We study how efficiently a k-element set S⊆[n] can be learned from a uniform superposition |S⟩ of its elements. One can think of |S⟩=∑i∈S|i⟩/|S|−−−√ as the quantum version of a uniformly random sample over S, as in the classical analysis of the ``coupon collector problem.'' We show that if k is close to n, then we can learn S using asymptotically fewer quantum samples than random samples. In particular, if there are n−k=O(1) missing elements then O(k) copies of |S⟩ suffice, in contrast to the Θ(klogk) random samples needed by a classical coupon collector. On the other hand, if n−k=Ω(k), then Ω(klogk) quantum samples are~necessary. More generally, we give tight bounds on the number of quantum samples needed for every k and n, and we give efficient quantum learning algorithms. We also give tight bounds in the model where we can additionally reflect through |S⟩. Finally, we relate coupon collection to a known example separating proper and improper PAC learning that turns out to show no separation in the quantum case.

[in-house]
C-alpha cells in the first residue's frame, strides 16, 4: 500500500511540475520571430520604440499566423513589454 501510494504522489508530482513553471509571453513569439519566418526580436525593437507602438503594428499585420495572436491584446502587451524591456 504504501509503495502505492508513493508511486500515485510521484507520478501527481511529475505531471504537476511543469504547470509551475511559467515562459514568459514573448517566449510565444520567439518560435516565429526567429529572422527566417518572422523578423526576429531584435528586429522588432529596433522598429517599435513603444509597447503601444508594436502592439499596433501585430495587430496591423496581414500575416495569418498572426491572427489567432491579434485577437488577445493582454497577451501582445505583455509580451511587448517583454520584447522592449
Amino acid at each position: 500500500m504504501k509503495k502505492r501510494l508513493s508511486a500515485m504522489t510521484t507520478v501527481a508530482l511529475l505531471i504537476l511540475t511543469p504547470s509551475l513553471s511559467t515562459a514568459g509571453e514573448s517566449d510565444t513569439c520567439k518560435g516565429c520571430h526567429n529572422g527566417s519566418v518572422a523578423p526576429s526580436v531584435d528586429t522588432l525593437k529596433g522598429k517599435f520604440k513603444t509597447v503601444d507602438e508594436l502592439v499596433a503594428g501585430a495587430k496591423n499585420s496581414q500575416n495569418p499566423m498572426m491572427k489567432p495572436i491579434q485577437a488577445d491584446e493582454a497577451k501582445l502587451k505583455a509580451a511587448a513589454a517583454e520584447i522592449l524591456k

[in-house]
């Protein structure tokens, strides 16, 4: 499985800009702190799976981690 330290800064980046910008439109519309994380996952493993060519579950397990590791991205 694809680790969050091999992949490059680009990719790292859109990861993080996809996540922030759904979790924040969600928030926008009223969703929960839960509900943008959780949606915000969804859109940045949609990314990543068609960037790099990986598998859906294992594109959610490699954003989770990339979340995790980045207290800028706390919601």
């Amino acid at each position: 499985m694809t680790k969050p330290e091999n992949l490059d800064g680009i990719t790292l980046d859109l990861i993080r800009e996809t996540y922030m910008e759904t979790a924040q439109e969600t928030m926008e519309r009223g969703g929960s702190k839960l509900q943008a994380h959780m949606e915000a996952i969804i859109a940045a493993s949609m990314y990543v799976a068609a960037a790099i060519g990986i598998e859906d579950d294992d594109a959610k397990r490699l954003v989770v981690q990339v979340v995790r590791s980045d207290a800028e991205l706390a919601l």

1 aArunachalam, Srinivasan1 aBelovs, Aleksandrs1 aChilds, Andrew, M.1 aKothari, Robin1 aRosmanis, Ansis1 ade Wolf, Ronald uhttps://arxiv.org/abs/2002.07688